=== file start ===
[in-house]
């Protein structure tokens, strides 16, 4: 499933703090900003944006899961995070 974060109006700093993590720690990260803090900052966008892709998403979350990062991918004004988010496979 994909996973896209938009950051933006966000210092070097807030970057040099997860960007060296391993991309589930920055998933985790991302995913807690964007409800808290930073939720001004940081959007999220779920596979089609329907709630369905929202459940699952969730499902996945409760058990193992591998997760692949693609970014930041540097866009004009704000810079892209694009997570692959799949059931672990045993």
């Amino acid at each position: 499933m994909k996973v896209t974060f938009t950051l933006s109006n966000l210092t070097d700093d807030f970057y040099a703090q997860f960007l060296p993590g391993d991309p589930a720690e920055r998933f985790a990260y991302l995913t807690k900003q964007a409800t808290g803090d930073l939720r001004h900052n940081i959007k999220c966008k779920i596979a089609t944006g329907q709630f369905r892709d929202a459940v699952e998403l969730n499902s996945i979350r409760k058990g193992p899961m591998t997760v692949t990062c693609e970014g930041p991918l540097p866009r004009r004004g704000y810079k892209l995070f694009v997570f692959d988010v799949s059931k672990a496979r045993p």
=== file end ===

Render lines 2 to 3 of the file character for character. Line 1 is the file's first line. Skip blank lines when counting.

């Protein structure tokens, strides 16, 4: 499933703090900003944006899961995070 974060109006700093993590720690990260803090900052966008892709998403979350990062991918004004988010496979 994909996973896209938009950051933006966000210092070097807030970057040099997860960007060296391993991309589930920055998933985790991302995913807690964007409800808290930073939720001004940081959007999220779920596979089609329907709630369905929202459940699952969730499902996945409760058990193992591998997760692949693609970014930041540097866009004009704000810079892209694009997570692959799949059931672990045993």
């Amino acid at each position: 499933m994909k996973v896209t974060f938009t950051l933006s109006n966000l210092t070097d700093d807030f970057y040099a703090q997860f960007l060296p993590g391993d991309p589930a720690e920055r998933f985790a990260y991302l995913t807690k900003q964007a409800t808290g803090d930073l939720r001004h900052n940081i959007k999220c966008k779920i596979a089609t944006g329907q709630f369905r892709d929202a459940v699952e998403l969730n499902s996945i979350r409760k058990g193992p899961m591998t997760v692949t990062c693609e970014g930041p991918l540097p866009r004009r004004g704000y810079k892209l995070f694009v997570f692959d988010v799949s059931k672990a496979r045993p």